The coronavirus pandemic might have slowed down plans to build the Hispanic Heritage Cultural Institute, but the passion to preserve that history and educate future generations about Hispanic culture remains the same.
During countless meetings, past Hispanic Heritage Council of Western New York president Casimiro D. Rodriguez and other leaders have forged out plans for an place in the heart of Buffalo's West Side.
"The institute is going to be an anchor in our community and in Western New York," said Rodriguez. "It's going to be the first in upstate New York, an institute of its kind."
The vision has been in the making for years. The 28,000 square-foot building will sit at the corner of Niagara and Hudson streets. The $10 million project will showcase the contributions of Hispanics in Western New York with a museum, media center, theater, dance, learning labs, and guitar lessons. The list of programs continues to grow.
"We hope that the children of the community and the schools take advantage of the programs that the institute will offer not only for the children but for the adults as well," said Rodriguez.
The project is entering the phase of an environmental study in order to get the green light for a ground breaking next fall. Manny Lezama is the project’s capital campaign chair, and they're relaunching their efforts to raise money to make this dream a reality.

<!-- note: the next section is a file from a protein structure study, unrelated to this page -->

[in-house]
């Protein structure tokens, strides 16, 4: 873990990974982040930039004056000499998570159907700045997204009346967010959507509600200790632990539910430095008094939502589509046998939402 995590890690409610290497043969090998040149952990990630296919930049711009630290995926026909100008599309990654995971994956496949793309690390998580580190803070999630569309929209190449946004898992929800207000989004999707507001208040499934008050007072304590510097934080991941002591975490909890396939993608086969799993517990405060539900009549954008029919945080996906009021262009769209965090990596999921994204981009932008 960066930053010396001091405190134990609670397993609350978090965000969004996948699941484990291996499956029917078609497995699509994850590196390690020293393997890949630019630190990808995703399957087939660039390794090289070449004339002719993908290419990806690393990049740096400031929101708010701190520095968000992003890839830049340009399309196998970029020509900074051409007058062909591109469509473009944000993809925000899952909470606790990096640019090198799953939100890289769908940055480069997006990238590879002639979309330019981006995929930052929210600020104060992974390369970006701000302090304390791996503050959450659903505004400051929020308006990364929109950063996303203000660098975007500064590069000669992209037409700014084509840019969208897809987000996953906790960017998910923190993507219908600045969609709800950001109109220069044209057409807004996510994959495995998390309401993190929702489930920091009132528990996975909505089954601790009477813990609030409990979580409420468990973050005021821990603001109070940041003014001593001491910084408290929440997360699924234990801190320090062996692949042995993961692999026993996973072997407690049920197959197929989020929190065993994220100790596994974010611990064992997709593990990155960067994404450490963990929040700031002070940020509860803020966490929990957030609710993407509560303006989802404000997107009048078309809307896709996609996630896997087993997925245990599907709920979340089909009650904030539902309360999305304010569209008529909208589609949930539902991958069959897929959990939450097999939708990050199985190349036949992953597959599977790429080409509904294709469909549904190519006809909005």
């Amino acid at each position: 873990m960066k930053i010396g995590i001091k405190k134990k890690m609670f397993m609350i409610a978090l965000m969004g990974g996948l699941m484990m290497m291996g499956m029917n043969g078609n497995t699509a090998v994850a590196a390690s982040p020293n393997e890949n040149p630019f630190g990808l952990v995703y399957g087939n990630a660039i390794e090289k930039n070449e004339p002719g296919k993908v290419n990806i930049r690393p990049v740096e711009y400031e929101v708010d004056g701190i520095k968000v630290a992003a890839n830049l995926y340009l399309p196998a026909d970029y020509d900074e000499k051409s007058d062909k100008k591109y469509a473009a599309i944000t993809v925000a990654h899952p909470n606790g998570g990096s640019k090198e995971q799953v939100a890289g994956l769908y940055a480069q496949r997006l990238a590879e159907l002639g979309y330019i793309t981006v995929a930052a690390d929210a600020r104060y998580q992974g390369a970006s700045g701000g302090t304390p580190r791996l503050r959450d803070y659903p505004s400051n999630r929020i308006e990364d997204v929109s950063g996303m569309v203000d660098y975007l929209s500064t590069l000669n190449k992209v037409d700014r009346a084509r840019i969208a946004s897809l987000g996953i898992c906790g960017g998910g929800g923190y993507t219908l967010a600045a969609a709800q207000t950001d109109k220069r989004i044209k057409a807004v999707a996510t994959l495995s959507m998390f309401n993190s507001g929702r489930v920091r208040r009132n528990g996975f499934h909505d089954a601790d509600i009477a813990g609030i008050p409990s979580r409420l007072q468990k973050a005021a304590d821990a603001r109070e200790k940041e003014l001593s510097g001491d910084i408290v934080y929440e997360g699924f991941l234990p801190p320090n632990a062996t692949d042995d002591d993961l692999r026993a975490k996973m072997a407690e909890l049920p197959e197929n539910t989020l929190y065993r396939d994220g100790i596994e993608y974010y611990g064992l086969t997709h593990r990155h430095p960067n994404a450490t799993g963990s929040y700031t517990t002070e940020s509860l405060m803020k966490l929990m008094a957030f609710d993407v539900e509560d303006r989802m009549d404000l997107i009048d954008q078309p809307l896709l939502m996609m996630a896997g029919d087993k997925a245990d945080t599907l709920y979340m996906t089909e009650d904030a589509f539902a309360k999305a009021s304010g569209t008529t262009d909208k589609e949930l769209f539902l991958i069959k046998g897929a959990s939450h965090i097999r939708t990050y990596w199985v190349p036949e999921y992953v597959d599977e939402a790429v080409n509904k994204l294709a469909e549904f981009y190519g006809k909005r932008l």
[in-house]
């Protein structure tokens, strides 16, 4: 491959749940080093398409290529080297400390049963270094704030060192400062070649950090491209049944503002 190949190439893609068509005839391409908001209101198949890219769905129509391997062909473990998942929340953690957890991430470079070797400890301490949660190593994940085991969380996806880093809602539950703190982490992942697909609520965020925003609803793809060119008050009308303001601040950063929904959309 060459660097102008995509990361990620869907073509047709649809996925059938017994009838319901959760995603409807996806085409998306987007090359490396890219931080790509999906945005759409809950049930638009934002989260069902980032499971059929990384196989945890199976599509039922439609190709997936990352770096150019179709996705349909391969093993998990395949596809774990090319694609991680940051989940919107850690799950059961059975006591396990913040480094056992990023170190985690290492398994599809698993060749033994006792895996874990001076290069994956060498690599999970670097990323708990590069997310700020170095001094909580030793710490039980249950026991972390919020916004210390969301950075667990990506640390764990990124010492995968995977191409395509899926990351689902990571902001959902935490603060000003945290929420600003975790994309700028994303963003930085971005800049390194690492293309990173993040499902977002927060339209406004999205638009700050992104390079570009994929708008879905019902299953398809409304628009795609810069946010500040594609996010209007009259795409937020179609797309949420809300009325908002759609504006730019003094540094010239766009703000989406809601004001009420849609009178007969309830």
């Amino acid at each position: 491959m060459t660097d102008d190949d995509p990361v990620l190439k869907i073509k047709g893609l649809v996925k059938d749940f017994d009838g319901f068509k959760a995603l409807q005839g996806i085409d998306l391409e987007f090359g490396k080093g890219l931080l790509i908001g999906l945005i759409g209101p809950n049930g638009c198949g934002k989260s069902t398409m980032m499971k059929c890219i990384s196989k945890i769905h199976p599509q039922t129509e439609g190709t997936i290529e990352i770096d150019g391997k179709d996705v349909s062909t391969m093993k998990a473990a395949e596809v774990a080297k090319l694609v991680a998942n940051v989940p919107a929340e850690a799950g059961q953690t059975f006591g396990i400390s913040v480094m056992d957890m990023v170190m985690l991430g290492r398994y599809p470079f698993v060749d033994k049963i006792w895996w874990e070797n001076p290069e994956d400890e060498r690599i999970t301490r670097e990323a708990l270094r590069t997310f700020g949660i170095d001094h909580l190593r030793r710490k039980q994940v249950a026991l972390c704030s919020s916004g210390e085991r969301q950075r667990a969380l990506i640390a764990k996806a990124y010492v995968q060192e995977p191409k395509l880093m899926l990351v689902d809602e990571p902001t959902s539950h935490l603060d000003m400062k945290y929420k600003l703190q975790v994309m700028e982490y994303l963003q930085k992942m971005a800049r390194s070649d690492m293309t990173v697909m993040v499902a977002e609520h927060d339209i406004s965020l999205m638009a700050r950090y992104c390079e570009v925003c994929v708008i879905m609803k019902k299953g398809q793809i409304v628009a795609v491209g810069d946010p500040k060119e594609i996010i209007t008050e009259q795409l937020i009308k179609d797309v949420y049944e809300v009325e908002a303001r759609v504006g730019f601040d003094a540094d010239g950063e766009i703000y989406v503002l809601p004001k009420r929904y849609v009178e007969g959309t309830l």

"It seems like with COVID-19 were finally getting a little bit of stabilization for us to continue the moving parts of the campaign funds," said Lezama.
The City of Buffalo has promised to financially back the project but has not specified an amount. Lezama says in the long-term it’s a worthy investment not just for the Hispanic community, but for Buffalo as a whole.
"We want the youth to get involved with the elder Hispanic members and the reason why is that we want them to pass the experience to the young generation. We want to maintain traditions. The cultural institute has a lot of diverse programs. We are evolving we built a committee recently to create a revolving program that can react to the necessity of the city of Buffalo,” said Lezama.
The council plans to officially open the center by fall 2022.